9. Good Writing Skills

Even if the job does not involve writing, most jobs nowadays require good communication skills. Both your resume and cover letter should be written carefully, paying attention to grammar and typos. People can reject you for just typos because they show you are careless. (Remember that spell check doesn’t always catch typos that are real words, so please ask someone else to proof both your resume and cover letter for you.)

Oh… and you get a big plus if your writing is clear, to the point, and makes your case well. You don’t have to be Shakespeare…just take the time to do your best.

10. Dates Easy to Read and Understand

Sometimes I get resumes without dates or with the dates scattered around, making it hard to piece together the picture of what, where, when, and how long! You’re not going to fool anyone by trying to hide your dates. I need to know where you worked, when you were there, and how long you stayed. If it looks at all suspicious, I move on to the next one.

If there are gaps (and many of us have them, including me), you can fill in the time with volunteer work or school or a project you took on or a book you wrote or something solid. If that’s not possible, depending on what it is, you might want to mention it in your cover letter. If, for example, you’re returning to work after many years of taking care of your family, that’s a fine thing to mention in the cover letter. Just don’t go into the details. Less is still more!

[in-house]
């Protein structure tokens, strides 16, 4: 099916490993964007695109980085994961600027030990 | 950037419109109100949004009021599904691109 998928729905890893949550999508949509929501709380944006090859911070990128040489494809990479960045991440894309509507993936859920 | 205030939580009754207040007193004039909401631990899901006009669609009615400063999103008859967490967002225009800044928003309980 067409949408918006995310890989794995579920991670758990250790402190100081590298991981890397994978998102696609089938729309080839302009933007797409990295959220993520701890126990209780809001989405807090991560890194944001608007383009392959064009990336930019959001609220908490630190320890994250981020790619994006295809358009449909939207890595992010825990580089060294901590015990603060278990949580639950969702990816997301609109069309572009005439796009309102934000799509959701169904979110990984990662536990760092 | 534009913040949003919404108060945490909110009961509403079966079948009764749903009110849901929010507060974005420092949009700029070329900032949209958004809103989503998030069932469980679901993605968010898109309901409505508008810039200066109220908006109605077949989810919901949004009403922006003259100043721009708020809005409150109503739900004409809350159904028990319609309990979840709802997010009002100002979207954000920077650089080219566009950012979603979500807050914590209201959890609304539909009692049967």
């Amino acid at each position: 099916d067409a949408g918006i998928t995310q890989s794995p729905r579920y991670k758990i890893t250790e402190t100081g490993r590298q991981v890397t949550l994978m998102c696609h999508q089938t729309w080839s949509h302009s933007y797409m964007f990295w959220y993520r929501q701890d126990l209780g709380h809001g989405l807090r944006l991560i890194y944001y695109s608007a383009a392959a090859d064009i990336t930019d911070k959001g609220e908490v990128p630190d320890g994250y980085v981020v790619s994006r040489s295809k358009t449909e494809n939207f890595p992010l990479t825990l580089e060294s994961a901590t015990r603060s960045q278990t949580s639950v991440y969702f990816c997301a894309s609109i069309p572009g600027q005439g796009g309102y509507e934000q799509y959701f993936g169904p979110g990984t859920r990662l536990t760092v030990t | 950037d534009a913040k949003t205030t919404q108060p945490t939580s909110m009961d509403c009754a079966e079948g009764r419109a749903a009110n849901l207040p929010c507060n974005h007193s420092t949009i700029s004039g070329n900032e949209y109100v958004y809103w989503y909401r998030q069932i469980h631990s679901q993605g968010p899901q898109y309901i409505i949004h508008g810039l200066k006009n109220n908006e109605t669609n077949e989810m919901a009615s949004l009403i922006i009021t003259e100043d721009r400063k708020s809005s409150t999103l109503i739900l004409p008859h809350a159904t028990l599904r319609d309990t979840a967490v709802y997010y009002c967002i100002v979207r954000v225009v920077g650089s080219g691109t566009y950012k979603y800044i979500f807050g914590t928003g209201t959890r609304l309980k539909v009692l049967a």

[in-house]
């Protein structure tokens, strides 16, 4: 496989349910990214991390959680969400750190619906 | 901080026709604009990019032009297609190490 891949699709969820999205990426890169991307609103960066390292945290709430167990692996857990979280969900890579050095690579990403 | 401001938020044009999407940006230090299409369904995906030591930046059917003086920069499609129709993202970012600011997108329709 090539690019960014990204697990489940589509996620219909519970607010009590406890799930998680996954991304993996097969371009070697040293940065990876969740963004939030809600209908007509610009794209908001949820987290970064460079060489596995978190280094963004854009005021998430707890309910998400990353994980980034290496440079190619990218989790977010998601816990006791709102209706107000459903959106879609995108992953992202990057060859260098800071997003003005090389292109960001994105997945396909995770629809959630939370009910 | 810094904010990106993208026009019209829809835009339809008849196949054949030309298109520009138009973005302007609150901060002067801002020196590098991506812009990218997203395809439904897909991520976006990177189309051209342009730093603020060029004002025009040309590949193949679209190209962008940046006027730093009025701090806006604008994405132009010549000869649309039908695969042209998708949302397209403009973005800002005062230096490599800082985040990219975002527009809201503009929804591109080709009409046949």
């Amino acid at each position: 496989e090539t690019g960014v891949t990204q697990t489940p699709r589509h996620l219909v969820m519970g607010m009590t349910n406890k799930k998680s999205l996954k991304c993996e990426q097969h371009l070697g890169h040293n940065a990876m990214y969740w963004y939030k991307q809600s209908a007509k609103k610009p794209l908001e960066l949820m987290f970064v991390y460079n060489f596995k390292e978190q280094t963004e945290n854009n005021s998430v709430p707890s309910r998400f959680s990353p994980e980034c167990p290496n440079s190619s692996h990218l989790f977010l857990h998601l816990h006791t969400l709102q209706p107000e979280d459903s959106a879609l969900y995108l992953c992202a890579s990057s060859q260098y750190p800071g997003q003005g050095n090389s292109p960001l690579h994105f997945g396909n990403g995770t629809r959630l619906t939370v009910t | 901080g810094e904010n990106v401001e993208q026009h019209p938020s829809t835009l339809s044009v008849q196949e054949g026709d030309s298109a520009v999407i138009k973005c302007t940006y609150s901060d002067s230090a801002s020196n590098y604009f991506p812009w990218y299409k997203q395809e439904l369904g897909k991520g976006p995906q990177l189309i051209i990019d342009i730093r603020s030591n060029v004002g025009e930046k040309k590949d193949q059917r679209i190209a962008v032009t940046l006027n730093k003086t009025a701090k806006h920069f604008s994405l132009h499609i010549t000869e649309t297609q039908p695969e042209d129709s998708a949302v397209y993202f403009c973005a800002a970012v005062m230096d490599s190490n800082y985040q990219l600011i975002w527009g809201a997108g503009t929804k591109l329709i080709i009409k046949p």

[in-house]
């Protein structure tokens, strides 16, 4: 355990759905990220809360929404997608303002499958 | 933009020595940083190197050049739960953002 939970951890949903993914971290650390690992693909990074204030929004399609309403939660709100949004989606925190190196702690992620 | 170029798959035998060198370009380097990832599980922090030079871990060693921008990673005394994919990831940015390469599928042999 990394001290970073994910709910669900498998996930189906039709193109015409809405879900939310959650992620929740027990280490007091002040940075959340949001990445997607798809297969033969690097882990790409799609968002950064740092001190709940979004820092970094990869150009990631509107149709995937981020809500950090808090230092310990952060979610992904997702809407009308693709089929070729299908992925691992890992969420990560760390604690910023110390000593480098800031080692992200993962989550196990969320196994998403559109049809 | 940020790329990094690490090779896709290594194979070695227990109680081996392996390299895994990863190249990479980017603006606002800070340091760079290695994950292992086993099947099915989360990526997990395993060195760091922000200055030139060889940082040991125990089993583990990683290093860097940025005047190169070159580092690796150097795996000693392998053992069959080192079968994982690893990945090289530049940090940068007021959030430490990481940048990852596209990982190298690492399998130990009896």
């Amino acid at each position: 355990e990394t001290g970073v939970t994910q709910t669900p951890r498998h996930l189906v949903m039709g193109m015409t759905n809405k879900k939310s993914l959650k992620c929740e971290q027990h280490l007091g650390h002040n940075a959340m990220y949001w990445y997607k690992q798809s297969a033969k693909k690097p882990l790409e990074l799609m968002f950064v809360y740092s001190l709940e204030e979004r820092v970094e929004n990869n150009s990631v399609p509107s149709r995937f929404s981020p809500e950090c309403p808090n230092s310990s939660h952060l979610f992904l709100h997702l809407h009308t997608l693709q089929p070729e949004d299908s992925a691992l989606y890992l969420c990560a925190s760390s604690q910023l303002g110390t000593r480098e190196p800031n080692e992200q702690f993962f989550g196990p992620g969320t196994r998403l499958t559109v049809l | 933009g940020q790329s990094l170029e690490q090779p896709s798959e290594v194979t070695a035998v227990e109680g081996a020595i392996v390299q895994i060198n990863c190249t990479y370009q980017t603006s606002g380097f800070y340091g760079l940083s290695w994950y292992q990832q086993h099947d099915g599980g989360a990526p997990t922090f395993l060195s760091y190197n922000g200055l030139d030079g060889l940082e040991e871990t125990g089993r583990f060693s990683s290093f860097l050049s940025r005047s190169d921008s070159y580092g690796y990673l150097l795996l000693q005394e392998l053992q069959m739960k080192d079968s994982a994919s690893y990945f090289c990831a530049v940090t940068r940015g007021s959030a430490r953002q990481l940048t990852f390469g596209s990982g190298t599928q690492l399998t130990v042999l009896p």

Hope that helps. Good luck in your job search. And don’t forget to tell us when you get the job. We love to celebrate!

 

For this post, YouTern thanks our friends at Work Coach Cafe!

 

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Ronnie Ann AuthorAbout the Author: Ronnie Ann, founder of Work Coach Cafe, bases her real-world advice on her many years as an organizational consultant where she helped interview and hire people, added to a certificate from NYU in Career Planning & Development and her own adventures as a serial job seeker. She can also be found on her new blog, and on Google+.